Jamie Lynn’s Pregnancy: Was It The Result Of A Crime?
First Published: January 5, 2008 4:26 PM EST Credit: AP, Flynet, Disney, Disney, JFX, Capitol Records, BuzzFoto
LOS ANGELES, Calif. -- The pregnancy of 16-year-old Jamie Lynn Spears brings up a lot of questions, but the one on many peoples’ minds is whether this could be a case of statutory rape.
Jamie Lynn has told OK! that Casey Aldridge is the father of her baby.
While there are varying reports about Aldridge’s age, most place him at either 18 or 19, making him an adult, while Spears, at 16, is still a minor.
Whether the consensual sex with Spears can be considered a crime, depends on which state the baby was conceived in.
If the baby was conceived in California, where Jamie Lynn filmed “Zoey 101” for Nickelodeon, and where she and Casey have often been spotted together, Casey could have committed a crime.
California law makes a distinction in the weight of the crime charged, based on the age of the people involved. Because Aldridge is not more than three years older than Jamie Lynn, getting her pregnant in California could be a misdemeanor under state law.
As for the potential penalty, prosecutors could push for up to a year in jail.
In Louisiana, the state in which Jamie Lynn said she plans to raise her baby, Aldridge is up forjust one penalty, dependant on whether he is 18 or 19.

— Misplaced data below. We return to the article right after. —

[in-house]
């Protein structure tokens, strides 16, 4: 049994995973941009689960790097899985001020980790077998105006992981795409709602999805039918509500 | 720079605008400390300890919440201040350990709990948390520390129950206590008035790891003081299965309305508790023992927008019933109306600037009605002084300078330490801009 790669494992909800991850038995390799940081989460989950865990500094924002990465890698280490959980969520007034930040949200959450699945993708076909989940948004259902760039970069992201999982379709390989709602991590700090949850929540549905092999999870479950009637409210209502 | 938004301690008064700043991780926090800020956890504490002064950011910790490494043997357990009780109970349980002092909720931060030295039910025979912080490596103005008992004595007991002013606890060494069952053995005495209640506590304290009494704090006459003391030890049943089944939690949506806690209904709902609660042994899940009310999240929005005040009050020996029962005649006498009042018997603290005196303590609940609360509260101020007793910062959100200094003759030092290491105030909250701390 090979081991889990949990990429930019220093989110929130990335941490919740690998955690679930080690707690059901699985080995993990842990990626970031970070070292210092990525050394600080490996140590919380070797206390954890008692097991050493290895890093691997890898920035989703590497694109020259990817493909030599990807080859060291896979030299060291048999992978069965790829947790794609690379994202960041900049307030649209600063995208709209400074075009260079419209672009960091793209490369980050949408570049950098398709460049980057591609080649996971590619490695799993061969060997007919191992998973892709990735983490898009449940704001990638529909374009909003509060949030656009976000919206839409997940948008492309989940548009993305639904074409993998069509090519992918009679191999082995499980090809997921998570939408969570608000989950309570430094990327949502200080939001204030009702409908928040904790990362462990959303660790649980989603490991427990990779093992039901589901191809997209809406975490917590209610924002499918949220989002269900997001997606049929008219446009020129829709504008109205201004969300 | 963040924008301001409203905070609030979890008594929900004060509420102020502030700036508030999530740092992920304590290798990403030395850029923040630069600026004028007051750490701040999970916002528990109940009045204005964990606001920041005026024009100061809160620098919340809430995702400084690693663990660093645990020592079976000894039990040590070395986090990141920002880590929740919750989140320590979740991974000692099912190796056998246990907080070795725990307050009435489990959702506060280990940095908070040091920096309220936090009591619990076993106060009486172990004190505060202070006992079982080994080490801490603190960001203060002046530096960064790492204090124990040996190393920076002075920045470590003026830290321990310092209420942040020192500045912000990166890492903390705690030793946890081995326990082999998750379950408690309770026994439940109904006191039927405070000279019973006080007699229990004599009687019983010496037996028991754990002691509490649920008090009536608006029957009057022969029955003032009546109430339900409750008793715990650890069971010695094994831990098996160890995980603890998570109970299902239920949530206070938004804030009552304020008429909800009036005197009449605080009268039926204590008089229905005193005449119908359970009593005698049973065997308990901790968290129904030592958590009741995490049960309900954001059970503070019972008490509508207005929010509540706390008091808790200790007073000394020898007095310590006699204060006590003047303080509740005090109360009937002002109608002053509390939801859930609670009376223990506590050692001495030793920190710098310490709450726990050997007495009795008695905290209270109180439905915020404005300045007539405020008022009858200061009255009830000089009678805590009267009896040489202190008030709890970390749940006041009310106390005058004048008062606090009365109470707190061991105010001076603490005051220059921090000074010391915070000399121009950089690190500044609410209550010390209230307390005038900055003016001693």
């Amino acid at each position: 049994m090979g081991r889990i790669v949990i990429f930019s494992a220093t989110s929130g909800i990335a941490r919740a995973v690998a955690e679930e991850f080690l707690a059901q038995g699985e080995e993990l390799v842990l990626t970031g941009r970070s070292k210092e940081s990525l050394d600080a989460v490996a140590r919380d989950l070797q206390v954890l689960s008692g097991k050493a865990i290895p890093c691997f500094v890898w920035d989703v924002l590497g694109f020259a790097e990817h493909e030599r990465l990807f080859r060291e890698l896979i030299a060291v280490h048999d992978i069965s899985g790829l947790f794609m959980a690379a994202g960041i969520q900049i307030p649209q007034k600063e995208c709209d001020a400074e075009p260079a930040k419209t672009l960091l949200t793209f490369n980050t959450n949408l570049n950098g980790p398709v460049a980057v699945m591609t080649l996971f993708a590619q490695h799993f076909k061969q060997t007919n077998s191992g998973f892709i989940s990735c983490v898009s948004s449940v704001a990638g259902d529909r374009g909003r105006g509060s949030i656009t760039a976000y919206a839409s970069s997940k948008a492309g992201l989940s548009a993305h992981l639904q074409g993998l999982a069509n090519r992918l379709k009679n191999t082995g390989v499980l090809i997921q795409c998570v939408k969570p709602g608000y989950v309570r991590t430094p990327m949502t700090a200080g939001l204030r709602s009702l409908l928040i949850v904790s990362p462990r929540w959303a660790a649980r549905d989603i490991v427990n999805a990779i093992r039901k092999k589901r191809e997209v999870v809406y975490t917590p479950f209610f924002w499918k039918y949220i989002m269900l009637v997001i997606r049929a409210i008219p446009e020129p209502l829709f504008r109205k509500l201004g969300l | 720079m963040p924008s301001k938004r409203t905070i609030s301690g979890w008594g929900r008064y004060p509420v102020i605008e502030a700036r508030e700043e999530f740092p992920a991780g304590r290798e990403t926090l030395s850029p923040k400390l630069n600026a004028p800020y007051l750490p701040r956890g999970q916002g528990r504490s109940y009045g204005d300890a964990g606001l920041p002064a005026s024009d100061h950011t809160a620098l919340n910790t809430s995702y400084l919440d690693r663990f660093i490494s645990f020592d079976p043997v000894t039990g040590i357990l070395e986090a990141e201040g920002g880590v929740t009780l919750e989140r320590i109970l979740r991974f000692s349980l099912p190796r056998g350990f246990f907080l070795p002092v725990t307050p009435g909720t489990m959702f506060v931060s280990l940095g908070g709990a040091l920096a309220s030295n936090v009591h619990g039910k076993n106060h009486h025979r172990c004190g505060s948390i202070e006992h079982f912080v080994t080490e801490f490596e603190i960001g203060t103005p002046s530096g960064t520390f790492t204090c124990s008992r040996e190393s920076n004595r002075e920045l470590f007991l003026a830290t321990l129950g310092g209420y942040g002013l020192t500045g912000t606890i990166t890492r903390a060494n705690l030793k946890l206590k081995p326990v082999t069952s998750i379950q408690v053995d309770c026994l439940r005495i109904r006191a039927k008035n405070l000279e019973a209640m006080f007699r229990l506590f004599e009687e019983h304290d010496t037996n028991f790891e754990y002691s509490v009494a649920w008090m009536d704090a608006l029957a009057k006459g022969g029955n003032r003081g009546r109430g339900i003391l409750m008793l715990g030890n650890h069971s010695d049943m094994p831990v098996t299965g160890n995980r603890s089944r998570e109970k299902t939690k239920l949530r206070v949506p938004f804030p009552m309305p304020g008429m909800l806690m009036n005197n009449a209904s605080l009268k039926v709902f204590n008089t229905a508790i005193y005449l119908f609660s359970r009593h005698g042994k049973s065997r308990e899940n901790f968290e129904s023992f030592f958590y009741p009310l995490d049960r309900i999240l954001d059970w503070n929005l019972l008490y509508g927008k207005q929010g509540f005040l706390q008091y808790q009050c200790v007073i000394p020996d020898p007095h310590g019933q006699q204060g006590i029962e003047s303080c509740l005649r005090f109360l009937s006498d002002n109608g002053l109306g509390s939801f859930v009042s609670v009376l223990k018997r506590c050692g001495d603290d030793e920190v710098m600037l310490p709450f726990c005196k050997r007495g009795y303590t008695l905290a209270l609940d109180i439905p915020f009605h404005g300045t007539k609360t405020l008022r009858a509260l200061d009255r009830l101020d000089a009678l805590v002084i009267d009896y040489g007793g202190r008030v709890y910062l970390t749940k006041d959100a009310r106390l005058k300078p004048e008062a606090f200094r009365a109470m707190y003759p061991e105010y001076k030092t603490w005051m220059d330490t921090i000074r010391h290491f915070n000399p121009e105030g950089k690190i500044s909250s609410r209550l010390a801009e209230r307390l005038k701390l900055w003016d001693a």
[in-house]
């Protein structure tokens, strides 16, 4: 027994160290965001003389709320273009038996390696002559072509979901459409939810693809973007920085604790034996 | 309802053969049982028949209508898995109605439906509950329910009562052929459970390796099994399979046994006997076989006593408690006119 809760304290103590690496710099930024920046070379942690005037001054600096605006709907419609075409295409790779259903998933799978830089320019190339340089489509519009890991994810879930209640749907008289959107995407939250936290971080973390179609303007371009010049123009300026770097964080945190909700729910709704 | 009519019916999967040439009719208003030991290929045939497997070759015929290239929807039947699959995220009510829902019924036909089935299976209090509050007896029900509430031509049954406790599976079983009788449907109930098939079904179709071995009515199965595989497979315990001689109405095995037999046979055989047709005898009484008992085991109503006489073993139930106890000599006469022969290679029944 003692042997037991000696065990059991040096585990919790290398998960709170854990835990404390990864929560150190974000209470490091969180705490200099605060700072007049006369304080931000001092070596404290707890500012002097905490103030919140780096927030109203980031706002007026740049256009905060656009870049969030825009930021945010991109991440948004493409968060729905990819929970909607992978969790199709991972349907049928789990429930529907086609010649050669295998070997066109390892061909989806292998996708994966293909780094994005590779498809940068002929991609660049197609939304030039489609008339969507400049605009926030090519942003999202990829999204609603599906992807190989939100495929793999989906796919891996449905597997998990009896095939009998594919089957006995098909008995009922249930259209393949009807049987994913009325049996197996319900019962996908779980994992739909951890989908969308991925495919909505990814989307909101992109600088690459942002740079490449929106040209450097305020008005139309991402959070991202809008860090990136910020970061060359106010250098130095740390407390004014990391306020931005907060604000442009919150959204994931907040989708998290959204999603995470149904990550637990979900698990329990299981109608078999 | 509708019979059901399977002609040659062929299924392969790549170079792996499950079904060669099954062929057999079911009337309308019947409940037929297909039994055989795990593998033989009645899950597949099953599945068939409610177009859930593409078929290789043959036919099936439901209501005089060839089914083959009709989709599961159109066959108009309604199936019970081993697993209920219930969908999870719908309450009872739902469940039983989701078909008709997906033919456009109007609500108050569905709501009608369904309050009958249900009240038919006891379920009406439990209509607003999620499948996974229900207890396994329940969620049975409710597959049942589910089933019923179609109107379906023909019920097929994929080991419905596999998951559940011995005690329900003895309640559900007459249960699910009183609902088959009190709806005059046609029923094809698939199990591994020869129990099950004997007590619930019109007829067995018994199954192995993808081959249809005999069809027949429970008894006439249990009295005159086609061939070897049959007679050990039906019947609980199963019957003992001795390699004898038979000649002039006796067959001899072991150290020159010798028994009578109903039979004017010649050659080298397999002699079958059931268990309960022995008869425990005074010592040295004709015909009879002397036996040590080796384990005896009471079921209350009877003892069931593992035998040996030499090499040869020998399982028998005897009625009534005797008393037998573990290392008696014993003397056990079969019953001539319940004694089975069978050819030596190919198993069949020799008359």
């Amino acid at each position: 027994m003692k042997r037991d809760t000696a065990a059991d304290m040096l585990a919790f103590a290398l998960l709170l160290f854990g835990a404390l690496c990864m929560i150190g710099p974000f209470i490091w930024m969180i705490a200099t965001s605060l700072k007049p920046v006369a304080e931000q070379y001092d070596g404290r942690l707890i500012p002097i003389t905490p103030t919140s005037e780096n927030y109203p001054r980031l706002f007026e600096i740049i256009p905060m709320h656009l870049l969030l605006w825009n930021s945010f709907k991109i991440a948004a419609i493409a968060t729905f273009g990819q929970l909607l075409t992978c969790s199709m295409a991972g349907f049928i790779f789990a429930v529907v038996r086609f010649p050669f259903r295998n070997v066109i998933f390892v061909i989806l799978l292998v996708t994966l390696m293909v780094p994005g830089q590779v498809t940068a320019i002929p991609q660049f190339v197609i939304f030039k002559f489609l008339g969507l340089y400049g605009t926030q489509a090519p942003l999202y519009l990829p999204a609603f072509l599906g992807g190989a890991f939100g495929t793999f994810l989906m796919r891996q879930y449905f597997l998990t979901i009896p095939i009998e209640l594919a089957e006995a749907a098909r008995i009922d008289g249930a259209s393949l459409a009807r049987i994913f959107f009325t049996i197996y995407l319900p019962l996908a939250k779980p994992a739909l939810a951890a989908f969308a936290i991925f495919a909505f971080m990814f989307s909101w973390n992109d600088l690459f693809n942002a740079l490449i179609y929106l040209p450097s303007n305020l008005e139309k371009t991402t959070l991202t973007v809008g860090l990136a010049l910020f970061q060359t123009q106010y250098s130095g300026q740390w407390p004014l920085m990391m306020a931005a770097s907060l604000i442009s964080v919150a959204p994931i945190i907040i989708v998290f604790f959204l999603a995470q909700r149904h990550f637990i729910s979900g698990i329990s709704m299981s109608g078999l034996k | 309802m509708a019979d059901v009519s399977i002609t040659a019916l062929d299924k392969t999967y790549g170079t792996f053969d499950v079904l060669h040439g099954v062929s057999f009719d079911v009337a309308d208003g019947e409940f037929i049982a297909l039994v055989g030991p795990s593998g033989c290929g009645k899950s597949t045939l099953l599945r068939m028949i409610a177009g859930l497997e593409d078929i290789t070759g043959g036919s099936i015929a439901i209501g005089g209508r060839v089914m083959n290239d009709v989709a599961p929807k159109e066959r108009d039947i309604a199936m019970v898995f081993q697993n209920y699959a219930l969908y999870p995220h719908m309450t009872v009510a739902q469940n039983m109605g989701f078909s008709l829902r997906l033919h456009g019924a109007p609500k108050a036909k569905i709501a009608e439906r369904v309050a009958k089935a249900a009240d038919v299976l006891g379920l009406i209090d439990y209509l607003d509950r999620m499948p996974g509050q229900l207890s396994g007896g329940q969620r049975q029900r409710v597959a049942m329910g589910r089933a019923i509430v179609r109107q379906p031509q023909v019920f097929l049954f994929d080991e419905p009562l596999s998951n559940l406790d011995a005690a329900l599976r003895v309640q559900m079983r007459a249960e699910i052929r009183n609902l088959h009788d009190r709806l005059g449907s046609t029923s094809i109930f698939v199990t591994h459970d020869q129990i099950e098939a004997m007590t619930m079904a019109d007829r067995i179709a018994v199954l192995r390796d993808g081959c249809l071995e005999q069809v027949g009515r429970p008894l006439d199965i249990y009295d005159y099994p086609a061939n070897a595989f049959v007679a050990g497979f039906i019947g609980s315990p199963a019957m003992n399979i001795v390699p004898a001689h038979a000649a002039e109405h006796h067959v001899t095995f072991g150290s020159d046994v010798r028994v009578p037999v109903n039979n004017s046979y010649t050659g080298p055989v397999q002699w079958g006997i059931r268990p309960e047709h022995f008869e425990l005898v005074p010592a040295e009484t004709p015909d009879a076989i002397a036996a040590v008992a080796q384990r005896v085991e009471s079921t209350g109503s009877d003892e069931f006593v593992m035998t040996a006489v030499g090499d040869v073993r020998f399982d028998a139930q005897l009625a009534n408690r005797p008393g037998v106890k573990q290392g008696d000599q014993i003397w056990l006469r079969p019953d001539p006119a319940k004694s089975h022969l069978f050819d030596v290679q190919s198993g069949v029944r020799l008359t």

If he is 18, no crime has been committed.
If he is 19, however, Aldridge could be charged with a felony carnal knowledge of a juvenile. The maximum penalty for the felony could be up to 10 years in prison, with or without hard labor.
In Aldridge’s home state of Mississippi, where he reportedly works as a pipe layer, statutory rape only applies to sex with persons 15 years of age or younger.
However, regarding the states where the conception could be considered a crime, defense attorney Jeffrey Steinberger, told Access Hollywood that prosecuting Aldridge is highly unlikely.
Prosecutors look for “necessary intent,” Steinberger explained and because Aldridge and Spears are involved, attorneys are unlikely to go after the teen.
Steinberger also noted that because both parties are under the age of 21, prosecutors are also likely to stay away from the case.
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